HOW ABOUT DOING DC DIFFERENTLY?

If you’re visiting the US capital for the first time, it can be tough to sort through the maze of its must-see sites. Go beyond-the-norm and do DC just like a local

Lincoln Memorial? Check. Smithsonian troves? Done. National Zoo? Clicked a selfie with the pandas. But there is a lot more to do in DC beyond visiting its astonishing museums and historical sites. Have you had a bite of the very bucolic Georgetown’s famed cupcakes or flicked through 500 years of news history at the Newseum? If you haven’t, here are a few unusual things to do when in Washington DC. This way you won’t wind up ensnared in queues for most of your trip.

GEORGETOWN
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Washington’s oldest and wealthiest neighborhood, Georgetown, can be divided into four sections – the marketplace along M Street, the university, the historic residential neighborhood where miniature cottages stand side by side with rambling mansions, and the waterfront. Stroll or bike along the tree-lined paths that offer wonderful views of the Potomac river, indulge in some serious designer retail therapy, step into the town’s past with a visit to Tudor Place, a Federal-style mansion of the Custis-Peter family, or spend an evening enjoying sunset drinks aboard a cruise. You won’t regret a visit to Dumbarton Oaks. The lovely oasis boasts of galleries filled with Byzantine, Pre-Columbian, and European art, as well as acres of meticulously tended historic gardens. You can easily spend a day in Georgetown as the vivid street scene invites you to linger.

TIP: Georgetown is almost always crowded at night. Driving and parking are difficult, so it’s wise take a bus or taxi.

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RELIVE YOUR CHILDHOOD WITH TINTIN IN BRUSSELS!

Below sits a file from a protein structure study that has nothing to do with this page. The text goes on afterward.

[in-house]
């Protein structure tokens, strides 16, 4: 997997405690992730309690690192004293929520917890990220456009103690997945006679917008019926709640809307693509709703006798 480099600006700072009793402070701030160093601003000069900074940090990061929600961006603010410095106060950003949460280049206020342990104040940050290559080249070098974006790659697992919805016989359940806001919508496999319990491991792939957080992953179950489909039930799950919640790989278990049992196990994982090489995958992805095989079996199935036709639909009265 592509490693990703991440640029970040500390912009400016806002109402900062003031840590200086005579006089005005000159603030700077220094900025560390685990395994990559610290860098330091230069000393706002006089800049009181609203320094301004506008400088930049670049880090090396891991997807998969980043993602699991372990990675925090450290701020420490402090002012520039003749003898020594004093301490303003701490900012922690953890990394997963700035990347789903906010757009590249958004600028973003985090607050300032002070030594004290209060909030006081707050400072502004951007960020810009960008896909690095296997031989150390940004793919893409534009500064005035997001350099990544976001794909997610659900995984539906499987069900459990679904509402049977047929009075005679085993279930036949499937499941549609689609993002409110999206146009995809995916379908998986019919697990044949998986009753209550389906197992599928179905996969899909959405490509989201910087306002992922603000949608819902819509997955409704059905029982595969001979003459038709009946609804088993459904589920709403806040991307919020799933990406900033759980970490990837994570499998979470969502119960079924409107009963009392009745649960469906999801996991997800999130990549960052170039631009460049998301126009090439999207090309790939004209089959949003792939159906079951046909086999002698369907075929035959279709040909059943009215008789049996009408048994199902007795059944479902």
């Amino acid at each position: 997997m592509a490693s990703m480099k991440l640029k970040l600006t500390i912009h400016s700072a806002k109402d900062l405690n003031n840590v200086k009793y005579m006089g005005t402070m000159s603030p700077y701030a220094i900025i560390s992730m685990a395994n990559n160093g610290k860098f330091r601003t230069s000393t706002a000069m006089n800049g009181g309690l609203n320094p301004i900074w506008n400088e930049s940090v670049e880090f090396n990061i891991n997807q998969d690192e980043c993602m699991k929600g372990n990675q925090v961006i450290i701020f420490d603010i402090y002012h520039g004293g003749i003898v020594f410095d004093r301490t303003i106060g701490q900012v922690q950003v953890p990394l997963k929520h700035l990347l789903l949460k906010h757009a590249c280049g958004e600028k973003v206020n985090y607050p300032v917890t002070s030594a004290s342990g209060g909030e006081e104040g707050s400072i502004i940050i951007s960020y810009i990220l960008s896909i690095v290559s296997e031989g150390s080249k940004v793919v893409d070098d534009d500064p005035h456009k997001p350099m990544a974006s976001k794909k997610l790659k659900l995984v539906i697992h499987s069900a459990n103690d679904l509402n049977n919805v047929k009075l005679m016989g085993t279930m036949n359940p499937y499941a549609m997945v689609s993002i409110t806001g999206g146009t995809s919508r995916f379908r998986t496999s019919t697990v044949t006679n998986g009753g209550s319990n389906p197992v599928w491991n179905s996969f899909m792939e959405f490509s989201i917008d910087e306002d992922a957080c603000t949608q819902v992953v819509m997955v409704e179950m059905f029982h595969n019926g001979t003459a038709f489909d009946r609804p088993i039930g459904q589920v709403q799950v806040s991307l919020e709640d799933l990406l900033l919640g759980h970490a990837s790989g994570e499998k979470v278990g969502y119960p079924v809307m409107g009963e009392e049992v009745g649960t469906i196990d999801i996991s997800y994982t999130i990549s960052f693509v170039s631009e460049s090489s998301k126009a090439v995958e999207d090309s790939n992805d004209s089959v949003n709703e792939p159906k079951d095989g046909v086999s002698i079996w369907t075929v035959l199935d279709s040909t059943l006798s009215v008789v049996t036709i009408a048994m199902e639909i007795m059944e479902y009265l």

Homeland of comic strip heroes, Brussels in Belgium surprises you with an itinerary of colourfully-painted walls

Brussels is the birthplace of Tintin and Spirou, the worthy forerunners of many generations of comic book heroes. The Smurfs, Lucky Luke and the Daltons Blake and Mortimer, Largo Winch and The Cat were also born here. So, it’s only natural that, in Brussels, comic strip is everywhere: events, museums, shops, bookshops, galleries and street gables all celebrate the 9th art, which is an integral part of its cultural genetic make-up. But comic strip can also be found in places where you least expect it: railway and metro stations and balloons filled with creativity and conviviality burst into the scene.

A must-do in the city is a comic-strip trail. As you come across forty or more monumental frescoes, you’ll get to know these legendary characters and their talented authors. This one-of-it’s-kind walk won’t disappoint the comic-strip fan in you!

Here are a few I spotted during my trail in Brussels:

Broussaille

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Broussaille was the very first comic strip mural in July 1991. Brussels author Frank Pe does not deny that Broussaille is an alter ego. Both city boys are sensitive souls, curious nature lovers and avid dreamers. In their philosophical vision, they see fauns, whales flying over the grey city and giant turtles crossing the street.
Where: Plattesteen, 1000 Brussels

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